Military traffic operates IFR above Chofu at 2,500ft or above, so we will remain below 2,000ft within the Chofu control zone. Within the zone, climb to 2,000ft and leave the zone at Noborito (a railway bridge over the river 3.5 nm SE of the airfield). Inform Chofu leaving the zone, switch to Yokota Approach (RAPCON) and ask for radar advisory.

Leaving the zone, turn right to track 167M to Yokohama, 11nm away, climbing to our cruise altitude 3,500 ft. The Yokohama Landmark Tower and the other buildings of the Minato Mirai 21 development project should be easily visible. Take care not to stray over Tokyo Bay into Tokyo TCA (the boundary follows the coastline).

The 970ft Yokohama Landmark Tower is currently Japan’s tallest skyscraper and features the world’s second fastest lift (peak speed about 41fps). Next to it are the triple towers of the Queen’s Square. Also look out for the Yokohama Bay Bridge suspension bridge to our left as we fly near the harbour area

From Yokohama, track 180M for 10nm to Yokosuka and the naval base of the US Pacific Fleet. CV-63 USS Kitty Hawk was based at Yokosuka till September 2008 but has been replaced by CVN-73 USS George Washington. Alas, neither the base nor the carrier are represented in the scenery. Yokosuka was also the home of William Adams, the British samurai whose life was fictionalised in James Clavell’s Shogun novel.

From Yokosuka, turn right to track 226M for 25nm to the OCEAN point in Sagami Bay. (R-360 DME 10 from OSE VOR 109.85MHz). You can use GPS to get to OCEAN, or track the R-040 radial outbound from HYE VOR for 21 nm until you meet the OSE R-360. On a clear day you should be able to see Mt. Fuji in the distance ahead.

OCEAN is 10 miles north of the Oshima aerodrome and is a designated reporting point for its control zone. It is also on the edge of the Yokota VFR Radar Advisory zone. As we approach it, switch frequency and contact Oshima Radio with position, altitude and intentions. Oshima Radio is not usually manned on VATSIM but top-down cover may be provided by Tokyo Control if they are online.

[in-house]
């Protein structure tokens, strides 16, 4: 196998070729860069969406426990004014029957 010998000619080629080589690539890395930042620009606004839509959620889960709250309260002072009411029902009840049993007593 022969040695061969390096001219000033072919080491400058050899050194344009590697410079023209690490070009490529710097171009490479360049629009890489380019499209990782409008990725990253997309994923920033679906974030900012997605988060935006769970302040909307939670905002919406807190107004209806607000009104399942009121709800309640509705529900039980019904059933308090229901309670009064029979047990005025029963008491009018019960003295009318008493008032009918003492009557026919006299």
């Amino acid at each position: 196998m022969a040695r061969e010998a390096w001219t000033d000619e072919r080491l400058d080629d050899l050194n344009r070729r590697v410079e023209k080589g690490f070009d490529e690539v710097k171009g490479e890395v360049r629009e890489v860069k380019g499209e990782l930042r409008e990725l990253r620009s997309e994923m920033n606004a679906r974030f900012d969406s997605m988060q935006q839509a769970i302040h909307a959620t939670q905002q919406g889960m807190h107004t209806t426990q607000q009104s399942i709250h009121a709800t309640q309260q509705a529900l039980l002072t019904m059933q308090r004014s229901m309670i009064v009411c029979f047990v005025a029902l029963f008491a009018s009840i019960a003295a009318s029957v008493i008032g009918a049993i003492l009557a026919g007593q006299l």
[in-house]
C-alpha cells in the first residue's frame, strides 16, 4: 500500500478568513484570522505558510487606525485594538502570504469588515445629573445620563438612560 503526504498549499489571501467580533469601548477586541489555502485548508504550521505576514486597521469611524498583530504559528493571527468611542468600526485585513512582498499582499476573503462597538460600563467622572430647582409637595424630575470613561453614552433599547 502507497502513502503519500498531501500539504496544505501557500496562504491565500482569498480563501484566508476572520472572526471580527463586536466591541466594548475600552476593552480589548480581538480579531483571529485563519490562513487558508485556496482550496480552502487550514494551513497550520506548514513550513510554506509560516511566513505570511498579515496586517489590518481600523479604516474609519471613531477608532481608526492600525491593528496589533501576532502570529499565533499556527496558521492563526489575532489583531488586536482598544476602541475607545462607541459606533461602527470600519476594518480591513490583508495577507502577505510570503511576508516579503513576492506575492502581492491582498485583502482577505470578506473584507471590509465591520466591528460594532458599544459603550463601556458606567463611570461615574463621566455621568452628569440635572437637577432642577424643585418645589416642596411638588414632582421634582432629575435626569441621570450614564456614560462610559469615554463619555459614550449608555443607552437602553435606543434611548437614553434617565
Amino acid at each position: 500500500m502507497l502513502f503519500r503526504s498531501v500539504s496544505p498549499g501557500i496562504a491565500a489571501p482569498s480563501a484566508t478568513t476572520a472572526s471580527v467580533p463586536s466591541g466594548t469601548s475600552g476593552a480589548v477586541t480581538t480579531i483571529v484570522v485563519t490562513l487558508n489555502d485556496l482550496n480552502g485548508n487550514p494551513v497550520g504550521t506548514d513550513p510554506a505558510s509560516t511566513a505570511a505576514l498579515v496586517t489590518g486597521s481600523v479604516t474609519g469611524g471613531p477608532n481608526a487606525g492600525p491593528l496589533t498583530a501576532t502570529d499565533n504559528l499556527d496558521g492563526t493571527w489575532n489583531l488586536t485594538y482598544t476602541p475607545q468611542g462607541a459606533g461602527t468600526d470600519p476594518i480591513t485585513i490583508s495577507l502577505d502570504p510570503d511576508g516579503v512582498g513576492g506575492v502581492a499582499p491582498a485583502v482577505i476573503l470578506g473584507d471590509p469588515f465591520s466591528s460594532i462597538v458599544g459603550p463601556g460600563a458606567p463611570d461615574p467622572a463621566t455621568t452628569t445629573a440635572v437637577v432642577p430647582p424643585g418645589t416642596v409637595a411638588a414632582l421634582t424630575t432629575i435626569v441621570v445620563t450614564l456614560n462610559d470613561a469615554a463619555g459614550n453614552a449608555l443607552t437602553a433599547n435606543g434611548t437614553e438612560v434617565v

At OCEAN turn to track 180M, or track the R-360 OSE radial directly towards Oshima airport. The 2,487ft Mt. Mihara volcano at the centre of the island should be visible. Its peak is a mere 4 miles southeast of the airport, which is on the northwest of the island, making circling on the east side of the airport inadvisable. Approaching Oshima airport, descend to circuit height. Depending on the wind, either choose a straight-in landing for runway 21 or join downwind for a left hand circuit to runway 03. Oshima Radio is an Airport Advisory Service and therefore does not issue clearances, it merely says “Runway is clear” or “Using runway (number)”.

After landing, select transponder to Standby as soon as practicable and vacate the runway. There are only two exit points, both near the middle, so if you land long you’ll have to backtrack. Avoid landing long!
Outbound Maps Google Earth KML file

Return Flight Plan Departure: RJTO
Destination: RJTF
Alternate: RJTT
Route: DCT AMAGI-SAN HAKONE ODAWARA DF DCT
Remarks: /V/ DAYLIGHT / CIX VFR CLUB
Return Flight Detail Before departure, file your flight plan and set the radios as follows:

ADF: DF (401kHz)
VOR: OSE 109.85
COM1: Active: Oshima Radio 118.6 (Airport Mobile Communication Service) Standby: Yokota Approach 127.0/123.8

Take off from Oshima and turn west onto track 294M heading towards the peak of Mt. Amagi (4,613ft) some 18nm distant. (OSE R-282 19 nm DME.) (Officially, we should probably pass over the 10NM west point leaving the zone.) Climb to 6,500ft to be well clear of the mountain tops. If there’s a westerly or northwesterly wind, being over the mountains is inadvisable due to the possibility of mountain waves, so stay lower along the coast instead.